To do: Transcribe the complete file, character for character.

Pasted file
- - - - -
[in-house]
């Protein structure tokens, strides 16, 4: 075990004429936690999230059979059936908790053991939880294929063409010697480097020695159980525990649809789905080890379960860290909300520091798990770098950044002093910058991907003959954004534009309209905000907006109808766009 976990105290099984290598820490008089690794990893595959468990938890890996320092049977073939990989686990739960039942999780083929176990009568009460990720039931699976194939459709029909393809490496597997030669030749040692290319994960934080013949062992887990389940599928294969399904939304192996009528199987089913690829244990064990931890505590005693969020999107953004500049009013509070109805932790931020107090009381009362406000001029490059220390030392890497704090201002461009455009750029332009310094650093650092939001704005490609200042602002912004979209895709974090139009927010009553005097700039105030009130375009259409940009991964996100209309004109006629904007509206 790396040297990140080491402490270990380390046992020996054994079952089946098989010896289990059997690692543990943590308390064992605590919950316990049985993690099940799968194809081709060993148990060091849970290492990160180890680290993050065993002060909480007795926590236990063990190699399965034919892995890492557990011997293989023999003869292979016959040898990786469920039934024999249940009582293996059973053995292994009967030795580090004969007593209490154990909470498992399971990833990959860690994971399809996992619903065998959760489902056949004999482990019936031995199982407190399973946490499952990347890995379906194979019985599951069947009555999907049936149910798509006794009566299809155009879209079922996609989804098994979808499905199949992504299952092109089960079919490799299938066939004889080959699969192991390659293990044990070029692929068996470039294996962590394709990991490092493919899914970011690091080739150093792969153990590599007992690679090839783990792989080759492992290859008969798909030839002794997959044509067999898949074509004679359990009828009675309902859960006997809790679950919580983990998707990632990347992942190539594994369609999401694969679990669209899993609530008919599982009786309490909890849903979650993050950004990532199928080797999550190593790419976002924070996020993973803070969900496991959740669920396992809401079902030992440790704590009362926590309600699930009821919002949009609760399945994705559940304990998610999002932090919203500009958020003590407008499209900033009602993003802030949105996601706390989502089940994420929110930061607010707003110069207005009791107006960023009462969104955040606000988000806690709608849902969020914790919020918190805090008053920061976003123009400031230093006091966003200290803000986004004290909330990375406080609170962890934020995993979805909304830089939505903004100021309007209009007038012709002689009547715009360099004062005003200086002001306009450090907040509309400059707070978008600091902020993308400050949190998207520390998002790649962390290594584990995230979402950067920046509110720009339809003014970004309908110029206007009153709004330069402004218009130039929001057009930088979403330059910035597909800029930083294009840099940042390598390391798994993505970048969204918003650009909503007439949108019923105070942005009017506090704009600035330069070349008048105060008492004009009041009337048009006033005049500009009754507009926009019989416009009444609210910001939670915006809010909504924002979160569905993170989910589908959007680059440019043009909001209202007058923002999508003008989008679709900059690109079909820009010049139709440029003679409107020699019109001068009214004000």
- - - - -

[in-house]
């Protein structure tokens, strides 16, 4: 075990004429936690999230059979059936908790053991939880294929063409010697480097020695159980525990649809789905080890379960860290909300520091798990770098950044002093910058991907003959954004534009309209905000907006109808766009 976990105290099984290598820490008089690794990893595959468990938890890996320092049977073939990989686990739960039942999780083929176990009568009460990720039931699976194939459709029909393809490496597997030669030749040692290319994960934080013949062992887990389940599928294969399904939304192996009528199987089913690829244990064990931890505590005693969020999107953004500049009013509070109805932790931020107090009381009362406000001029490059220390030392890497704090201002461009455009750029332009310094650093650092939001704005490609200042602002912004979209895709974090139009927010009553005097700039105030009130375009259409940009991964996100209309004109006629904007509206 790396040297990140080491402490270990380390046992020996054994079952089946098989010896289990059997690692543990943590308390064992605590919950316990049985993690099940799968194809081709060993148990060091849970290492990160180890680290993050065993002060909480007795926590236990063990190699399965034919892995890492557990011997293989023999003869292979016959040898990786469920039934024999249940009582293996059973053995292994009967030795580090004969007593209490154990909470498992399971990833990959860690994971399809996992619903065998959760489902056949004999482990019936031995199982407190399973946490499952990347890995379906194979019985599951069947009555999907049936149910798509006794009566299809155009879209079922996609989804098994979808499905199949992504299952092109089960079919490799299938066939004889080959699969192991390659293990044990070029692929068996470039294996962590394709990991490092493919899914970011690091080739150093792969153990590599007992690679090839783990792989080759492992290859008969798909030839002794997959044509067999898949074509004679359990009828009675309902859960006997809790679950919580983990998707990632990347992942190539594994369609999401694969679990669209899993609530008919599982009786309490909890849903979650993050950004990532199928080797999550190593790419976002924070996020993973803070969900496991959740669920396992809401079902030992440790704590009362926590309600699930009821919002949009609760399945994705559940304990998610999002932090919203500009958020003590407008499209900033009602993003802030949105996601706390989502089940994420929110930061607010707003110069207005009791107006960023009462969104955040606000988000806690709608849902969020914790919020918190805090008053920061976003123009400031230093006091966003200290803000986004004290909330990375406080609170962890934020995993979805909304830089939505903004100021309007209009007038012709002689009547715009360099004062005003200086002001306009450090907040509309400059707070978008600091902020993308400050949190998207520390998002790649962390290594584990995230979402950067920046509110720009339809003014970004309908110029206007009153709004330069402004218009130039929001057009930088979403330059910035597909800029930083294009840099940042390598390391798994993505970048969204918003650009909503007439949108019923105070942005009017506090704009600035330069070349008048105060008492004009009041009337048009006033005049500009009754507009926009019989416009009444609210910001939670915006809010909504924002979160569905993170989910589908959007680059440019043009909001209202007058923002999508003008989008679709900059690109079909820009010049139709440029003679409107020699019109001068009214004000």